Since its identification in April 2009, an A(H1N1) virus containing a unique combination of gene segments from both North American and Eurasian swine lineages has continued to circulate in humans. The lack of similarity between the 2009 A(H1N1) virus and its nearest relatives indicates that its gene segments have been circulating undetected for an extended period. Its low genetic diversity suggests that the introduction into humans was a single event or multiple events of similar viruses. Molecular markers predictive of adaptation to humans are not currently present in 2009 A(H1N1) viruses, suggesting that previously unrecognized molecular determinants could be responsible for the transmission among humans. Antigenically the viruses are homogeneous and similar to North American swine A(H1N1) viruses but distinct from seasonal human A(H1N1).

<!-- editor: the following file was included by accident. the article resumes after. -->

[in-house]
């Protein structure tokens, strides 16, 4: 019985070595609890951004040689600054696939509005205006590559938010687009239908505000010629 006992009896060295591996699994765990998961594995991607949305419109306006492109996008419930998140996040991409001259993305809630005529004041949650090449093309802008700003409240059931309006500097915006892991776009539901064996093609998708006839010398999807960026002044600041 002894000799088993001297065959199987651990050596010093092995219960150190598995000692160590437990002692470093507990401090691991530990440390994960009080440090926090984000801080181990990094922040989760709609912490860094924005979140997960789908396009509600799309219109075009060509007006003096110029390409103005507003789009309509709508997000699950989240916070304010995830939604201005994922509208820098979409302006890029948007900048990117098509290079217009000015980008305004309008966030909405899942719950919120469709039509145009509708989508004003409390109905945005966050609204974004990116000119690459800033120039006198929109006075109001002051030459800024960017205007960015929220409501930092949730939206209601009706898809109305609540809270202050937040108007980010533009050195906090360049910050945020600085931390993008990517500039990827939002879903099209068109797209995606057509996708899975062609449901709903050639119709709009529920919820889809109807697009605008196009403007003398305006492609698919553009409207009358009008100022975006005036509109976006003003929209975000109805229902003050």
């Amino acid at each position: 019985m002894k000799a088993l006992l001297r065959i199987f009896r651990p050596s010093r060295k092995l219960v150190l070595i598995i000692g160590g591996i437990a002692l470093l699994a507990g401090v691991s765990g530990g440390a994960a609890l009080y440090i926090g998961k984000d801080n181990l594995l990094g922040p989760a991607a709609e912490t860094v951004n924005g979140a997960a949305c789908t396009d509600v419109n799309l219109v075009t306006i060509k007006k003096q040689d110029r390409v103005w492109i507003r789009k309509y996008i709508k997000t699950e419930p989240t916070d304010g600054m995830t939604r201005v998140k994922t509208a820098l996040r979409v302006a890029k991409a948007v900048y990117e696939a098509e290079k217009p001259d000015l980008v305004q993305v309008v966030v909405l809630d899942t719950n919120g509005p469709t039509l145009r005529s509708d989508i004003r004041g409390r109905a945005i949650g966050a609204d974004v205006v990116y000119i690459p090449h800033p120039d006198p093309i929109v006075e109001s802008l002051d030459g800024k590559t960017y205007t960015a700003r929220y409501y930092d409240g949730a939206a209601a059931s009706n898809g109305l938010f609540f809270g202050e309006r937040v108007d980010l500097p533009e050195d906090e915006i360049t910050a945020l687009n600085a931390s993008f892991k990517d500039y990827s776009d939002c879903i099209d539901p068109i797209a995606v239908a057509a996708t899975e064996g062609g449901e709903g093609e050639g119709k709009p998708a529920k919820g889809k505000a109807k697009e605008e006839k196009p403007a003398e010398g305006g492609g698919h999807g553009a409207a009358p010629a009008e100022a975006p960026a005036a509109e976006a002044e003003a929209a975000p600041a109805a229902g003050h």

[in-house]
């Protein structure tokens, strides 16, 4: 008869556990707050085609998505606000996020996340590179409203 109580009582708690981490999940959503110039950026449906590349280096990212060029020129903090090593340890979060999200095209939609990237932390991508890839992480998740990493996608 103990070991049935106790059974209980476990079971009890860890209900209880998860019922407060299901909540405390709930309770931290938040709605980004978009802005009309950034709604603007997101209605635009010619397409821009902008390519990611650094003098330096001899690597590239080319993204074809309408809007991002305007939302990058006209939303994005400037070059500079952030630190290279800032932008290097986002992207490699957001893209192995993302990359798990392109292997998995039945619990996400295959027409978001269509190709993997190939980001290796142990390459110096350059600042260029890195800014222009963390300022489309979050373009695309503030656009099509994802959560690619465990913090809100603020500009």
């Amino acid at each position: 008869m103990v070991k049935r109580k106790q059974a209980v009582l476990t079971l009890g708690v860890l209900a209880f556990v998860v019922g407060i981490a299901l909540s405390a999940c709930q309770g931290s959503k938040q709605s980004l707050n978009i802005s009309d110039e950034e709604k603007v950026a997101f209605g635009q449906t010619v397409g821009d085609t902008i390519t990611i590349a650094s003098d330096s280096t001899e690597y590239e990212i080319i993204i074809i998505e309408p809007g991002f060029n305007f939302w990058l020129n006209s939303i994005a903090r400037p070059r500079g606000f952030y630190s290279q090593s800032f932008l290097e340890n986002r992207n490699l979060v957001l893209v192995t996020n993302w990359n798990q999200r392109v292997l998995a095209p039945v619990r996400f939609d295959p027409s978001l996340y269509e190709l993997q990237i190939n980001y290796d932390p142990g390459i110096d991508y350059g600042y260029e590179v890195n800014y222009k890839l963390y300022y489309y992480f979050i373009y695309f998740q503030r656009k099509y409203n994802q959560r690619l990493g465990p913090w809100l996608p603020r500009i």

dx.doi.org/10.1126/science.1176225, hdl.handle.net/1765/25228
Science
This work was funded by the European Commission 7th Framework Programme; grant id fp7/223498 - European management platform for emerging and re-emerging infectious disease entities (EMPERIE)
Erasmus MC: University Medical Center Rotterdam

Garten, R, Davis, C.T, Russell, C.A, Shu, B, Lindstrom, S, Balish, A, … Cox, N.J. (2009). Antigenic and genetic characteristics of swine-origin 2009 A(H1N1) influenza viruses circulating in humans. Science, 325(5937), 197–201. doi:10.1126/science.1176225